Oh my goodness… that reading experience was seriously something special.
With every new novel Neal Shusterman really ups his game. Challenger Deep was better than even Unwind, I thought. It was deeper. That’s right, deeper than Unwind. Actually, maybe what I mean is that it was more real. It spoke to a real, very prevalent, situation. Mental Illness.
Bland Muzak plays in the Vista Lounge through speakers that are built into the ceiling, so we couldn’t grab them and rip them out if we tried. Muted brass instruments drone on like Charlie Brown’s parents. ‘Bwah-wa-wah, Bwah-mwah-wa-wah.’ Even the tunes here are medicated.
Caden was a clever kid. He was a funny kid. He was relatively popular, talented, and moderately successful kid. Whether he was a superstar or a problem child, watching him sink would have been sad. The thing is that mental illness doesn’t pick and choose, though. It affects everyone and that’s why I think it was a good idea to write this journey about a kid that nobody expected to slide into psychosis.
Shusterman has always had a way of writing his characters and their worlds in a unique way, and this was no exception. At first the Captain and his pirate ship read as a completely different story from the one taking place in the real world. The real world was one of delusion, medication, anxiety and distrust. I admittedly preferred reading the story of Caden’s illness and the reactions of the people around him, rather than read more about his made up world. However, as the book went on, and the two worlds began to overlap and come together, the more I became invested in learning the purpose for Caden’s brain to have created the ship. The more I understood, the more I wanted him to succeed. The question became HOW would he succeed. Would the end come through the Parrot or the Captain?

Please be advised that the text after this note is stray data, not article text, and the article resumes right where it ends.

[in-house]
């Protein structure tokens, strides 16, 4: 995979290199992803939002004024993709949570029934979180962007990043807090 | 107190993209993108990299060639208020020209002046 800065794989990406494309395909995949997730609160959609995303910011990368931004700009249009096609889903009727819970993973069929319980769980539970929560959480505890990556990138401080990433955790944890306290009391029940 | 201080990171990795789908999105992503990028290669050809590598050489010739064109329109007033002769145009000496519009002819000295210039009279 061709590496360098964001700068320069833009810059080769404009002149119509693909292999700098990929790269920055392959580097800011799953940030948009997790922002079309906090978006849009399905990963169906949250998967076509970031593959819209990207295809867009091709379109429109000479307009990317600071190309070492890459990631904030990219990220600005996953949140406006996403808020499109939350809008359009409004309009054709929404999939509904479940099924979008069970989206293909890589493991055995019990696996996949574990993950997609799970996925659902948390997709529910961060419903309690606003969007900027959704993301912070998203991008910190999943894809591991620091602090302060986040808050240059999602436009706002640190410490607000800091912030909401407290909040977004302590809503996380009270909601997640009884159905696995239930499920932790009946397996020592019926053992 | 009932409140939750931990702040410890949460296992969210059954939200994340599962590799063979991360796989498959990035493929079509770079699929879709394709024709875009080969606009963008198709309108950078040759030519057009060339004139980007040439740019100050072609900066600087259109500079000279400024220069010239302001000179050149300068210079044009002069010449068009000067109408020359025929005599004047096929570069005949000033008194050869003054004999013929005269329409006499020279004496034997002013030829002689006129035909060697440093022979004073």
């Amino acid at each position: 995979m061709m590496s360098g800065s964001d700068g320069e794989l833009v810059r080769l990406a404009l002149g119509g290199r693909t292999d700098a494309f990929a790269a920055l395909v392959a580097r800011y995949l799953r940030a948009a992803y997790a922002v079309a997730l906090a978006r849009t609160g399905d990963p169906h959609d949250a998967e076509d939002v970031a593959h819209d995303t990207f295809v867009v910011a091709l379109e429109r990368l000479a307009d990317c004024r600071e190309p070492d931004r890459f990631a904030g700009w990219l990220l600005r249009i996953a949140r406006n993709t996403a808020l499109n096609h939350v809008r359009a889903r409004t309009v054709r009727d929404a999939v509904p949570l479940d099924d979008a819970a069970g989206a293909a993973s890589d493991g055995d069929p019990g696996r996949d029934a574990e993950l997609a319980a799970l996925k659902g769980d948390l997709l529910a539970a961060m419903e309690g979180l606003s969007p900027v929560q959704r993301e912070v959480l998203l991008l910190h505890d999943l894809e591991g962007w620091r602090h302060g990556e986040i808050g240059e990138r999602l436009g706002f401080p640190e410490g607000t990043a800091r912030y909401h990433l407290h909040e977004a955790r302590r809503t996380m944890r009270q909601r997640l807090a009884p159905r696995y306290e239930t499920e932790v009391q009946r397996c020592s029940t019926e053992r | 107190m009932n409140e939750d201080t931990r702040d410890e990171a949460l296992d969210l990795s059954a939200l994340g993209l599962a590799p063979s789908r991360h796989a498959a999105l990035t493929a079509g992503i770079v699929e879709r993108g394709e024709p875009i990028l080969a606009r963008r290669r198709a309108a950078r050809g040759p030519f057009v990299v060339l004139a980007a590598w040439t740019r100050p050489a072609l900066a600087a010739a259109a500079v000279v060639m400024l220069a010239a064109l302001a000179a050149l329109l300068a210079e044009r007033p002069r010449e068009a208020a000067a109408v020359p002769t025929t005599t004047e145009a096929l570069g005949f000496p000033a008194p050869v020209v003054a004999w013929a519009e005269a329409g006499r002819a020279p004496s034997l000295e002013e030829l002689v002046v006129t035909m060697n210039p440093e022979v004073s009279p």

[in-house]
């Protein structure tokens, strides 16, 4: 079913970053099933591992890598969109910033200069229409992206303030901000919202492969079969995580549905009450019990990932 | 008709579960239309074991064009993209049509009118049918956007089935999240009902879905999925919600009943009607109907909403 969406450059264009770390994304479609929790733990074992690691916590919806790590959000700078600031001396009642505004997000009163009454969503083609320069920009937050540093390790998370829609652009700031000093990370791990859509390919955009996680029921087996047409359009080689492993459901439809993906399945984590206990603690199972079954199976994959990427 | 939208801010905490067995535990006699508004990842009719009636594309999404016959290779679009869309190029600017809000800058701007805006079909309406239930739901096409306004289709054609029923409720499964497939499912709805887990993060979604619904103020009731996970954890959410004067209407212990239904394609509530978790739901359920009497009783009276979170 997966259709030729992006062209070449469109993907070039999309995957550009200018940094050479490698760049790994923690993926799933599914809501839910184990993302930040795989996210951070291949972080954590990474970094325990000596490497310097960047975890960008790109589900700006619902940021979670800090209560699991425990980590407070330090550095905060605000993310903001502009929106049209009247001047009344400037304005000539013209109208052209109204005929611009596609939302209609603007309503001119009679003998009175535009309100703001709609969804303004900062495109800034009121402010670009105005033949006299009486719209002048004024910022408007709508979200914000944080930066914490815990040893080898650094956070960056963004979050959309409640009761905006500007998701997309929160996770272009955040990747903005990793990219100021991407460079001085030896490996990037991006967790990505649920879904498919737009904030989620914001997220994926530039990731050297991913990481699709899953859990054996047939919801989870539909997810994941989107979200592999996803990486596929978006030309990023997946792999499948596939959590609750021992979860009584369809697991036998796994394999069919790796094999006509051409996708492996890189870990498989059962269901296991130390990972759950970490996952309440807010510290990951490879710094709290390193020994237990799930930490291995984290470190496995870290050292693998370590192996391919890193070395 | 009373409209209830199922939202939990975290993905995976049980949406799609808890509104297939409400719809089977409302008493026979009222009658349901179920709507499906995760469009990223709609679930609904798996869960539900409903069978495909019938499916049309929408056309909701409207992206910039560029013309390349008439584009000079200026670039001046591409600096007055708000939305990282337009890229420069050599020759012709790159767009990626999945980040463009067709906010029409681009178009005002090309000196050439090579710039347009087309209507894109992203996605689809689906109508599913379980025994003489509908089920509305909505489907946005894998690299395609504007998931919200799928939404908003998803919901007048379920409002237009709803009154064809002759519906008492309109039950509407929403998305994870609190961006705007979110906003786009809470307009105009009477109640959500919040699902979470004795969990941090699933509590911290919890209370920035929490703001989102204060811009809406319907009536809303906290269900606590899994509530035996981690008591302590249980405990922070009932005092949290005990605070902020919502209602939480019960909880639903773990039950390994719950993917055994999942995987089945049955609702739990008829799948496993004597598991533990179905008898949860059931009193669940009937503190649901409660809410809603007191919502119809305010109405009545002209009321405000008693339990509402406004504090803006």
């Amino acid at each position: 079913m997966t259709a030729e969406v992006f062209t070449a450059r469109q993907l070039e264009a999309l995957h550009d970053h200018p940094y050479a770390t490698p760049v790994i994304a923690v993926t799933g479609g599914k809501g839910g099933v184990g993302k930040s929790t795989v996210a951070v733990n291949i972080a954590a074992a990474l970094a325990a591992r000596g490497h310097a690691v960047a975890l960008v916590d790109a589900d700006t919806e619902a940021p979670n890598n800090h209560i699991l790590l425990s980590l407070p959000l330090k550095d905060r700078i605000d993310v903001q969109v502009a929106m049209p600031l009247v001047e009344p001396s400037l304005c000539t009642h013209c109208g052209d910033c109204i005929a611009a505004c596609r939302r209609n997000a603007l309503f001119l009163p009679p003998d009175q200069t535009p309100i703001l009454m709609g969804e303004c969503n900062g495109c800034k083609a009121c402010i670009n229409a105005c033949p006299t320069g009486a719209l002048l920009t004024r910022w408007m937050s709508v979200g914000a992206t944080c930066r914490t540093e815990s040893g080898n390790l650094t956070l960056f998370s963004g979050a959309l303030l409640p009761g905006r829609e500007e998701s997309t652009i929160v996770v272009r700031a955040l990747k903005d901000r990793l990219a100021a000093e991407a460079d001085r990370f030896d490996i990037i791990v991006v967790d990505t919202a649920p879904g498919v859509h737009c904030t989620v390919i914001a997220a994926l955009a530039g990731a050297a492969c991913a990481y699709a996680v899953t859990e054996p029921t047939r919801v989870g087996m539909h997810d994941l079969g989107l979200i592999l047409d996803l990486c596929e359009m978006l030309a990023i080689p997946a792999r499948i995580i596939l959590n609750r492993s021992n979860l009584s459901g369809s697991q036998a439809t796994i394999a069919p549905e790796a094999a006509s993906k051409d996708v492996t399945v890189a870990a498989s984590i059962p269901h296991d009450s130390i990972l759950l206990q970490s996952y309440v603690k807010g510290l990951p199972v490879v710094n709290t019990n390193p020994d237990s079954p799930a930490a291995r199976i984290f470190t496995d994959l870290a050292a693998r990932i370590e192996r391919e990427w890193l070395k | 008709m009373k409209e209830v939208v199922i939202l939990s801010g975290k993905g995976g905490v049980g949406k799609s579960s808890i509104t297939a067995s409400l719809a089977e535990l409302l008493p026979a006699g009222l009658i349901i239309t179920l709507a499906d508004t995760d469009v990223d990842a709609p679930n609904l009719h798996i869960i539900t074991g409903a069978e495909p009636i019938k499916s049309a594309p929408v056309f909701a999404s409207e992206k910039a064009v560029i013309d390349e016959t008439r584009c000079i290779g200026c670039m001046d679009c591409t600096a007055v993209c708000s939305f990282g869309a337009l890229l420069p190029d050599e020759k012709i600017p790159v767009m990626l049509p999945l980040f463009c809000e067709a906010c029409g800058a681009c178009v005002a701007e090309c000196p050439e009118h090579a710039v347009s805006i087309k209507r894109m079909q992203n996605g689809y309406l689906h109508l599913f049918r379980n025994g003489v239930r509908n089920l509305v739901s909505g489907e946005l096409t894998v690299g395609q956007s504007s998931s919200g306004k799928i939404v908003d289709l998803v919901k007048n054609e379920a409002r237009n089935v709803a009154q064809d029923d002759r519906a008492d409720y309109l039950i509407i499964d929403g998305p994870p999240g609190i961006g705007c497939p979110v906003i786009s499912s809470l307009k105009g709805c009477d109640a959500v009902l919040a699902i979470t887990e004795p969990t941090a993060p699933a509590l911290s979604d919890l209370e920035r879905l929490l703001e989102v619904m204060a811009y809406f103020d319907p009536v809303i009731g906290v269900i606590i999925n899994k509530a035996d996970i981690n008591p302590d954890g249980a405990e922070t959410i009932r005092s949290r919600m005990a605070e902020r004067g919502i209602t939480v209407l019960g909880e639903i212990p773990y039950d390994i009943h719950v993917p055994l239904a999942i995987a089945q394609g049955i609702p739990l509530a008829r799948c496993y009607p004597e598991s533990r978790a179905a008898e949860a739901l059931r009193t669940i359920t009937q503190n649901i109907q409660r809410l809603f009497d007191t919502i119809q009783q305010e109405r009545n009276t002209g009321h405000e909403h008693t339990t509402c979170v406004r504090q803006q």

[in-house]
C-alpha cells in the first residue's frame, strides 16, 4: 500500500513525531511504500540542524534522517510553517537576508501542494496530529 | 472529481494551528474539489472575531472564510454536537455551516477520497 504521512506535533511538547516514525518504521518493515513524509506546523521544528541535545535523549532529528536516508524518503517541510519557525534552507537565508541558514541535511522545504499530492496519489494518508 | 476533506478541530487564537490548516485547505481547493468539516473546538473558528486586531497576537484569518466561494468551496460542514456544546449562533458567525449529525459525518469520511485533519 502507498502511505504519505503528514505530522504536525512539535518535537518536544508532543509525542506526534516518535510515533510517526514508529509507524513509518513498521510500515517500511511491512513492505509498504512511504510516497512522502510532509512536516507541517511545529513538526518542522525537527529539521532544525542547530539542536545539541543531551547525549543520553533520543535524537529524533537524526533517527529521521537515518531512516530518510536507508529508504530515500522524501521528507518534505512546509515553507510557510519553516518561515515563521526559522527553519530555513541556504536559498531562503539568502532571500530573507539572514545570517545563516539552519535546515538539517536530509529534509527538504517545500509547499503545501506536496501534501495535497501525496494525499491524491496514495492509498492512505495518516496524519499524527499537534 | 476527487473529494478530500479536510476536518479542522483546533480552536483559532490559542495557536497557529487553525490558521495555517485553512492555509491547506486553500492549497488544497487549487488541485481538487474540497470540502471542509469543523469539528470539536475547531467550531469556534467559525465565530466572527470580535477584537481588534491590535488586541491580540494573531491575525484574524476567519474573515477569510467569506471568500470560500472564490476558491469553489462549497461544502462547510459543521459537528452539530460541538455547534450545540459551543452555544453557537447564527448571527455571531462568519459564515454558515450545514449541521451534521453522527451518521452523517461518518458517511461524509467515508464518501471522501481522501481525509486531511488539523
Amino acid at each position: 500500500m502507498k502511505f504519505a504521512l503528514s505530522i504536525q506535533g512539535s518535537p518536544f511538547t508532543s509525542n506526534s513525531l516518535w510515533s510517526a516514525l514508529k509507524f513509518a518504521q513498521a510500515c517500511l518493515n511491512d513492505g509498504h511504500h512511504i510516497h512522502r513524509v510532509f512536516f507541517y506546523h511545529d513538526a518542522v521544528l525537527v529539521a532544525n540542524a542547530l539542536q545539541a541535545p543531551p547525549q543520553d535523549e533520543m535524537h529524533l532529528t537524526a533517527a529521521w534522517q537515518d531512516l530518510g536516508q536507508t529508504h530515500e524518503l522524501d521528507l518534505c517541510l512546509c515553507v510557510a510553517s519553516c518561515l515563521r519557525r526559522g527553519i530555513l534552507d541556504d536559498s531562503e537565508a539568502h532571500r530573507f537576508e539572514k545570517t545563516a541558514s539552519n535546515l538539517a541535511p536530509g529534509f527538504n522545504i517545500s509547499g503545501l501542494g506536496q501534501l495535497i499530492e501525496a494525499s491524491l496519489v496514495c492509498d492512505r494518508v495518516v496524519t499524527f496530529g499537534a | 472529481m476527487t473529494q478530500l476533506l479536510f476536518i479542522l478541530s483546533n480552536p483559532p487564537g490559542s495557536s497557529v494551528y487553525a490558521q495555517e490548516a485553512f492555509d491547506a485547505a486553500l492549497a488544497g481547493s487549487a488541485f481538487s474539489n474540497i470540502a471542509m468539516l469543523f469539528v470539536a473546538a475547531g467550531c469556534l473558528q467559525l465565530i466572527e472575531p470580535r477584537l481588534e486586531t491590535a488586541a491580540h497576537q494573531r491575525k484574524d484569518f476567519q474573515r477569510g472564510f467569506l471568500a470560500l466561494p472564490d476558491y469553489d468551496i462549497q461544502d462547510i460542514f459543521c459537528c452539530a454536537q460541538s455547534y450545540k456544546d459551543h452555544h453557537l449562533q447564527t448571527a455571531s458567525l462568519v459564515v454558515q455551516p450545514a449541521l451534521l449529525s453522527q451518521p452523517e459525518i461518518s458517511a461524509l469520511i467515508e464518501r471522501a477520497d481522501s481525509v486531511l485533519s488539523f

“They can beam people in and out of this place,” a kid named Raoul tells me. “I’ve seen it.” Rather than argue with Raoul’s construct of reality, I just tell him that I’m not allowed to talk to people with too many consecutive vowels in their name.
Oddly enough, despite the heaviness of the message, the book was also funny. Caden was funny. He was snarky, and quick witted (when that wit wasn’t dulled by medication), and I loved him. I loved him so much that when it got to the end, when I was reading in the dark at 11pm, I was weeping. It wasn’t a ‘cry’, or a ‘bawl’. I was weeping. Reading the words as tears dripped down my cheeks… and it’s not like there’s a big sad moment. They were tears based only off the emotional depth of the writing. I felt something powerful for all of those teenagers in Seaview Memorial Hospital.
I think that Challenger Deep does for Mental Illness what Fault in our Stars does for Cancer. They shed an almost positive and hopeful light on their respective subjects. They challenge us to think deeper and see wider. Books that give me fresh and hopeful perspectives on darker subjects are always my favorites, and Challenger Deep is exactly that. One of my favorites.
Living in the twenty-first century gives a person a much better prognosis for treatment, but sometimes I wish I’d lived in an age before technology. I would much rather everyone think I was a prophet than some poor sick kid.
Rating: = A+
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